“But the notion that God directly, individually ordains each and every instance of this world’s pain and suffering is not Biblical.”

    I agree with this too, and furthermore, would suggest that this is a monstrous and horrific teaching.

  3. Stephen Scaggs July 20, 2017 at 11:15 AM #

    What a great pithy work on such a complex issue. Lady at the park here in the neighborhood I work told me this, “All things happen for a reason” (she was referring to the fact that it took 9 years of marriage before they could start having children). While I understand her distress and her desire to make sense of all her hurt, what that chain of logic implies is that God is no different from a kid with a magnifying glass killing ants. I cannot understand the Calvinistic worldview (even though I’ve read extensively, it just doesn’t make sense for me.) I cannot fathom how God’s sovereignty can override man’s free will. I’ve had my struggles in the past understanding God’s nature (and still do).

    Btw, Ben, can you tell me what are your plans for this series of books? How many in the series? Will there be a complication edition after the end? I still need to buy the first one. :)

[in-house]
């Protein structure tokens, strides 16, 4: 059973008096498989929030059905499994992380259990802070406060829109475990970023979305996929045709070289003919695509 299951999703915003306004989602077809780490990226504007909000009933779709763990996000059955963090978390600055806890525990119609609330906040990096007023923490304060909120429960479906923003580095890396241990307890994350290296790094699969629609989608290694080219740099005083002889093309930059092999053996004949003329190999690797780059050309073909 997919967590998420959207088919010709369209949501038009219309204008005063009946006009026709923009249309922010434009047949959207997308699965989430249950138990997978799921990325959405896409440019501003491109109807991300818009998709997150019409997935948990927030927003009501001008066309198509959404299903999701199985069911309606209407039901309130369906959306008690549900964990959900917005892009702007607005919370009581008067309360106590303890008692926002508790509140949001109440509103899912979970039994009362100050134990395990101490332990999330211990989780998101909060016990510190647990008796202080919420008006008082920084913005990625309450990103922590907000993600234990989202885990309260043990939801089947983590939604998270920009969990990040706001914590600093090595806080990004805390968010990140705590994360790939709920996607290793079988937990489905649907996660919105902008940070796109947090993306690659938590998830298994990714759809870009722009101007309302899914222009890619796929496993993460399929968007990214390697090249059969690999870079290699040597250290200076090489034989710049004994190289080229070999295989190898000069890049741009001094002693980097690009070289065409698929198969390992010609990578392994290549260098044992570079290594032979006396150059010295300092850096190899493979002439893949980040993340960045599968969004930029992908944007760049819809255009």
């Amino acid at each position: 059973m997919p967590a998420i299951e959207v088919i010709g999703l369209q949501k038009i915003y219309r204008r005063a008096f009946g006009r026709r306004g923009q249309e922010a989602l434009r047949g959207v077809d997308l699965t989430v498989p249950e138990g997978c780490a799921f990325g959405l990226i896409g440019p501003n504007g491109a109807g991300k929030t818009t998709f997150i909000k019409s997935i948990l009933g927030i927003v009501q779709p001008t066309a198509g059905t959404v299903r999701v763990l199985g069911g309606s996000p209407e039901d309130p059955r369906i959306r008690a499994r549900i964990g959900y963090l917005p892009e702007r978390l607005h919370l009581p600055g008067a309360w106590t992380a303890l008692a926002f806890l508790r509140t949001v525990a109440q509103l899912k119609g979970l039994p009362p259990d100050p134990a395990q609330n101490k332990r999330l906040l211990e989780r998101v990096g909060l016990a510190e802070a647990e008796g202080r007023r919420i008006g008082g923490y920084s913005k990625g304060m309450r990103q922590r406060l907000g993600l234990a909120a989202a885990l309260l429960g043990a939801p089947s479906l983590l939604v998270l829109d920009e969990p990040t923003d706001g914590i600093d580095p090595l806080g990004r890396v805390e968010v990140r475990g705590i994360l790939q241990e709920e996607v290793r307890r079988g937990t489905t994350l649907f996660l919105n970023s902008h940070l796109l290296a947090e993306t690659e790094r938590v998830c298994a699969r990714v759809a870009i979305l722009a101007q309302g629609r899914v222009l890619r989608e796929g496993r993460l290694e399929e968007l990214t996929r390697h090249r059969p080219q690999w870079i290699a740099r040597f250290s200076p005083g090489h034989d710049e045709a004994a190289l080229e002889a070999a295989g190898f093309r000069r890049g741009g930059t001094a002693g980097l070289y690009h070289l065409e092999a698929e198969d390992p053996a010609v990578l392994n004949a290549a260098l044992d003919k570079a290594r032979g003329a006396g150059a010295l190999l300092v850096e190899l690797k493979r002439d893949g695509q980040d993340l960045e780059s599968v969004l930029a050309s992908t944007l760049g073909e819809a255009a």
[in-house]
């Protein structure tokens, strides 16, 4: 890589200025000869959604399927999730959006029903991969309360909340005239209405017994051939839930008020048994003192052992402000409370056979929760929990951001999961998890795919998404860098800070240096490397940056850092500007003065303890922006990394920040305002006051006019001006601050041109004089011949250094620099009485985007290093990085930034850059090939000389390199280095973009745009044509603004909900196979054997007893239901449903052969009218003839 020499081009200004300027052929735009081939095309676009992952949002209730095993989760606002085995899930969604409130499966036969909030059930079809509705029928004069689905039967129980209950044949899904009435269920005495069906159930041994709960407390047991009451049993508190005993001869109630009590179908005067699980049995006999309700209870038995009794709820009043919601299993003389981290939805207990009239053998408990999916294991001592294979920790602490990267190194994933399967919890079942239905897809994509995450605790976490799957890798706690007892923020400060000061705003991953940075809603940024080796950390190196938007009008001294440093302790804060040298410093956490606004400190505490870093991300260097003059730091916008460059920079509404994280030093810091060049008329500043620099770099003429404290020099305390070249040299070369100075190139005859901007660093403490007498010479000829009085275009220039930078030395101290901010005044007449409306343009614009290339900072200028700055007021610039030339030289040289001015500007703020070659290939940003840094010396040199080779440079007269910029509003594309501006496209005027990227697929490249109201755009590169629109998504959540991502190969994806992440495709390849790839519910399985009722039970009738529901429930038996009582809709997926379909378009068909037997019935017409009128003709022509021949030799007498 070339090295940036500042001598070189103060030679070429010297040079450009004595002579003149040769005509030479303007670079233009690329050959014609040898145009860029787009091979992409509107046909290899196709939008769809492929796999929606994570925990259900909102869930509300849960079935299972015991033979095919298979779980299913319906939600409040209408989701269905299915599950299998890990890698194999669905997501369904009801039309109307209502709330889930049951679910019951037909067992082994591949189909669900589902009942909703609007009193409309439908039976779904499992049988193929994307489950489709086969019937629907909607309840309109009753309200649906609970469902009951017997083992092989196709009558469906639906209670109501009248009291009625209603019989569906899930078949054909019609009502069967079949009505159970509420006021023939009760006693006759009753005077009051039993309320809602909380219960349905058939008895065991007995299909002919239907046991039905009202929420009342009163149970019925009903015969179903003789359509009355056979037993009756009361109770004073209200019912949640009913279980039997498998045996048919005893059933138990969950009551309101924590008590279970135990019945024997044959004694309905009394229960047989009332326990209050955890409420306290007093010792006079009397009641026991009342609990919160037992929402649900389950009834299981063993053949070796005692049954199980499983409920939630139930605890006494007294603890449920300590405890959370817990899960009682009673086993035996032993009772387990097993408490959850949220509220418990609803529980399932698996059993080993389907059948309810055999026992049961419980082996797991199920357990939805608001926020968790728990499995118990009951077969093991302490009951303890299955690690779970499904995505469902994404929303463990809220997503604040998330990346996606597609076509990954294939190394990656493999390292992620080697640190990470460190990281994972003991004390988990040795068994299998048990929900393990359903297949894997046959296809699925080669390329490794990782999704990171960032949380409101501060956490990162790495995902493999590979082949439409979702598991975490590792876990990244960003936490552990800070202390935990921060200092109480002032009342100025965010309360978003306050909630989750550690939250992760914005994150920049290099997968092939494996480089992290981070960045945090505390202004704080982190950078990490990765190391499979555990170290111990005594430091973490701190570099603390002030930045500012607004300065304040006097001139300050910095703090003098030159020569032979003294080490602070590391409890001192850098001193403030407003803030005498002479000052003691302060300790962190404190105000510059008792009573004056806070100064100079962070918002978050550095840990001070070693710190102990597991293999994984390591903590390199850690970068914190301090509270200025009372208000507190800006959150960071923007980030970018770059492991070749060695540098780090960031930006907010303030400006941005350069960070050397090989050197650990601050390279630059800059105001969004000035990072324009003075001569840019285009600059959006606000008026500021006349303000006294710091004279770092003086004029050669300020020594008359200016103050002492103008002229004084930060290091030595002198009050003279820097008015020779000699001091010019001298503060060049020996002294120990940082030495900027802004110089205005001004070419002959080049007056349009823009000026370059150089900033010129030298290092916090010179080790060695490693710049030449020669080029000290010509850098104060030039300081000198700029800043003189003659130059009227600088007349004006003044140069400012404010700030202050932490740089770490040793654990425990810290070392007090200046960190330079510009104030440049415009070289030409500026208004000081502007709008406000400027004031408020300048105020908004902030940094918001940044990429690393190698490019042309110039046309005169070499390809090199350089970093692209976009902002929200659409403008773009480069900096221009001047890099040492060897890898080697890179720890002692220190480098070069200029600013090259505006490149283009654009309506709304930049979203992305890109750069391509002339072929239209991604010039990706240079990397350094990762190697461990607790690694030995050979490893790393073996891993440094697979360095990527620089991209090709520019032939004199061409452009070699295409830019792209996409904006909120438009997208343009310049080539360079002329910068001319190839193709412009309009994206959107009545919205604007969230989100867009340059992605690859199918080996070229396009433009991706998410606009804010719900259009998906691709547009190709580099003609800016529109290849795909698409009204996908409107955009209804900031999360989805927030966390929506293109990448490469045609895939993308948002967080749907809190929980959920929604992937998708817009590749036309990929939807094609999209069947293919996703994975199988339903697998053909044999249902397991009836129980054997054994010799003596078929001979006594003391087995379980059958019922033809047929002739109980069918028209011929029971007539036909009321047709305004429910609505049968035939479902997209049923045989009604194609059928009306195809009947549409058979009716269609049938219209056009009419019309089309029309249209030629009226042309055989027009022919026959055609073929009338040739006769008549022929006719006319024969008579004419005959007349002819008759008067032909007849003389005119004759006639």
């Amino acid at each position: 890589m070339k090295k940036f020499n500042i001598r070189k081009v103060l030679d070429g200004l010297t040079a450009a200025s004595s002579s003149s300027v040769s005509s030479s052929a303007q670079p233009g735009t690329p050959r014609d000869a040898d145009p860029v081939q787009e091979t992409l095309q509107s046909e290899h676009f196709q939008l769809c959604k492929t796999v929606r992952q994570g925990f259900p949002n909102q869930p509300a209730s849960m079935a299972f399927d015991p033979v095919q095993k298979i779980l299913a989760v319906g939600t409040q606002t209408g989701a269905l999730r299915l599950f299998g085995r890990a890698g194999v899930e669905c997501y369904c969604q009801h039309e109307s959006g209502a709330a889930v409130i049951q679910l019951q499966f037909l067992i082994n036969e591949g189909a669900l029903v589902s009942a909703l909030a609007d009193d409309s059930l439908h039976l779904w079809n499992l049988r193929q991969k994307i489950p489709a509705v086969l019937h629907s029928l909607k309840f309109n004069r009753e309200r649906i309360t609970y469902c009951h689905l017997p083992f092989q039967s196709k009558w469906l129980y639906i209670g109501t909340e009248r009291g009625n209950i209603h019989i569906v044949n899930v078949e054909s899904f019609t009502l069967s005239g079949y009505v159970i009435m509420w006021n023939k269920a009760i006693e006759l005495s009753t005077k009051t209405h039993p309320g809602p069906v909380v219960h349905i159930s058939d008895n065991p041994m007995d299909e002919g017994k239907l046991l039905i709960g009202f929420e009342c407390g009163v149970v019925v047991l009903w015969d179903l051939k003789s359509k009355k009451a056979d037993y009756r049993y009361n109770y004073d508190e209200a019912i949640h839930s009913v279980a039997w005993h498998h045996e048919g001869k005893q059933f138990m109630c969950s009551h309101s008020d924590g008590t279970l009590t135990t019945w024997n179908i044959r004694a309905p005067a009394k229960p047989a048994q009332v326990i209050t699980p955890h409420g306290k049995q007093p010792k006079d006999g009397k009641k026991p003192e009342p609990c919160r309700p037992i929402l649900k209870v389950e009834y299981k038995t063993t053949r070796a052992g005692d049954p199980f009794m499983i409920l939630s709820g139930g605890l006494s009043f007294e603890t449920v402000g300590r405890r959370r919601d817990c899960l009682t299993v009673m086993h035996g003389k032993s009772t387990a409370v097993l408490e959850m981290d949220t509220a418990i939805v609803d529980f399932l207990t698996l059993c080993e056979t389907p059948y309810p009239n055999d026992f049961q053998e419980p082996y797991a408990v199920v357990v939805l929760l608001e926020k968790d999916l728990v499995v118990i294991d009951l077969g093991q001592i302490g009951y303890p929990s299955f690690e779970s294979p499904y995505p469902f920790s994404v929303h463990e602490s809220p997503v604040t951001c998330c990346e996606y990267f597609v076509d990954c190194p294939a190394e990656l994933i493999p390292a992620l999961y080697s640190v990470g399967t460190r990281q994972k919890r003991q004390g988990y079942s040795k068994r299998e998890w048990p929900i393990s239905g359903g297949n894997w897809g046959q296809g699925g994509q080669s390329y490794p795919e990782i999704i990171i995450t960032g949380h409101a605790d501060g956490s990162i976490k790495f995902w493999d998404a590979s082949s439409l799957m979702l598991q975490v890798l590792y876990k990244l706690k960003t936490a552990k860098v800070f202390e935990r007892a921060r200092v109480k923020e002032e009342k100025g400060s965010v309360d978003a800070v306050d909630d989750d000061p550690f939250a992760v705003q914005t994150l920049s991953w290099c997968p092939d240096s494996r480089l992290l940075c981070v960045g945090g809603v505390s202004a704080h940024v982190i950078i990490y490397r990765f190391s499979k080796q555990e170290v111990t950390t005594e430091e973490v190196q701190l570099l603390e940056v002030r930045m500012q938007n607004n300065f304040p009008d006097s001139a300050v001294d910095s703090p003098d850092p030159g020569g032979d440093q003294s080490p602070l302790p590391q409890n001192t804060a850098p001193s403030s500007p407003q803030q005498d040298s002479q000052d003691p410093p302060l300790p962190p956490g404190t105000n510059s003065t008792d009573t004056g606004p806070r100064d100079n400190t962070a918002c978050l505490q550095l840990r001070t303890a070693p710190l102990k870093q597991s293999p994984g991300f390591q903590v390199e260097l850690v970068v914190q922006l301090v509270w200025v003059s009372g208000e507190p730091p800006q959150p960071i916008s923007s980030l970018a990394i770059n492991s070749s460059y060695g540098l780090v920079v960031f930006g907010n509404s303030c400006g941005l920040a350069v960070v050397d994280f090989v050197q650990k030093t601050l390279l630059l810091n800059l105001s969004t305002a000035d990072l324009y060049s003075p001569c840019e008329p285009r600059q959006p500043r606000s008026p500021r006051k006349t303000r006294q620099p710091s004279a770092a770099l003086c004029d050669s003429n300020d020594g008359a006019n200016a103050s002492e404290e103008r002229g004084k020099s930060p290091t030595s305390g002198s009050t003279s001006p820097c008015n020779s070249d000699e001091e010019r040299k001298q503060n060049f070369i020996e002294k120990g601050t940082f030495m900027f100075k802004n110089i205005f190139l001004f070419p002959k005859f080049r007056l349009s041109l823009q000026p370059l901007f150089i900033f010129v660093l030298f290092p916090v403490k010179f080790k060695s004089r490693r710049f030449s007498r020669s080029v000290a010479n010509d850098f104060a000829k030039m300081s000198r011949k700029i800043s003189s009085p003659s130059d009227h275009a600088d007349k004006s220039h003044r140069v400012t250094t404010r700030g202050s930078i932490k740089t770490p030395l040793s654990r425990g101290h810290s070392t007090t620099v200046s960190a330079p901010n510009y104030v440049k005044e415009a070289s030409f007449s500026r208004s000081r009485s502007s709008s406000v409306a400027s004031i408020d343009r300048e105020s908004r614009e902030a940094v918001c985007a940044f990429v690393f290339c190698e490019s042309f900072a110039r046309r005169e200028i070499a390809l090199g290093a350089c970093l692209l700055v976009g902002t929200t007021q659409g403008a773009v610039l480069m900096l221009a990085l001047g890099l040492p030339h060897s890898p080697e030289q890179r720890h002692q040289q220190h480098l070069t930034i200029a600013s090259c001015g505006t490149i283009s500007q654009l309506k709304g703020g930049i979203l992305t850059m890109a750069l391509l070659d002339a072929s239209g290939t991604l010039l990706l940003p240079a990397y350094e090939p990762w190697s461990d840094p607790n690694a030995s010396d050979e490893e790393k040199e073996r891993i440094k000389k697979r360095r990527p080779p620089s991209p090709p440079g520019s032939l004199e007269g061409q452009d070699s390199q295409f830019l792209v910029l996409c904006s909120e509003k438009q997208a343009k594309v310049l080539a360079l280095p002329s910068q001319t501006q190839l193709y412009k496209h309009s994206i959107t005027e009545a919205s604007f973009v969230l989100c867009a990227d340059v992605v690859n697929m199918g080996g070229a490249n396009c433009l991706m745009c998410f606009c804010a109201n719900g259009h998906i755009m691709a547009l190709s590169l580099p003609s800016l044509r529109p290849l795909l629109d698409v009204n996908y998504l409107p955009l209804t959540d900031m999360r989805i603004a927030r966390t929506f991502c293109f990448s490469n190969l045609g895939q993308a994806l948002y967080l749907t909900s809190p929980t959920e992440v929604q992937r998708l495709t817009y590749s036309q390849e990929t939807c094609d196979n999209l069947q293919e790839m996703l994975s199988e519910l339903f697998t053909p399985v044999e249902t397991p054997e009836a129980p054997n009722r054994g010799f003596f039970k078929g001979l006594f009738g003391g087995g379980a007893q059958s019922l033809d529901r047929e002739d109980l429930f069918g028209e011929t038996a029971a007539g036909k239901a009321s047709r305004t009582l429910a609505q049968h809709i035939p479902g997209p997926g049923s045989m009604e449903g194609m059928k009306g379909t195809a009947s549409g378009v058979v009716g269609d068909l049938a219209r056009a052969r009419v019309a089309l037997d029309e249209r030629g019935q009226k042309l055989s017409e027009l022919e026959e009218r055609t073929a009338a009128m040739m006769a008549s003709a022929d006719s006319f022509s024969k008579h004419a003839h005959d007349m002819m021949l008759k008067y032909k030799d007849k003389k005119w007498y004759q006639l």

• Ben July 27, 2017 at 9:39 PM #

      Great comment! We must be compassionate with people who do not yet have a Biblical framework with which to better understand their plight. We must do some teaching.

      I hope to put out a new book in the series every year. Ask me in 5 years whether there will be a mega-volume when they are all completed. :)

  4. Alice Ann Bee Simmons July 21, 2017 at 1:58 AM #

    I don’t believe God causes things to happen, but I do believe He has the power to do so if He so willed to. However, I do believe that some things that happen that caused us to change our lives toward God !

  5. Dianne Sanford July 21, 2017 at 9:42 AM #

    Never say this, to a widow, or anyone who has lost a close family member. It comes across as cold-hearted and even hateful.

  6. Linda Lee Polk Anderson July 21, 2017 at 11:38 AM #

    The car accident that happened 23 years ago, in which my husband and our two children were killed, I still get comments like this.

    • Dianne Sanford July 21, 2017 at 10:29 PM #

      Linda, words cannot express my sorrow, for your situation. I pray for strength and comfort, for you.

  7. Glenn A Blankenship July 22, 2017 at 11:16 AM #

    I agree with your article, and it is a good one. The only “criticism” I have is when you said, “God has given Mankind freedom of choice, and sometimes bad choices are accompanied by tragic consequences…” I agree with this, however, tragic consequences also happen as a result of the laws of nature God designed. How would you address this? Good job. Made me think!!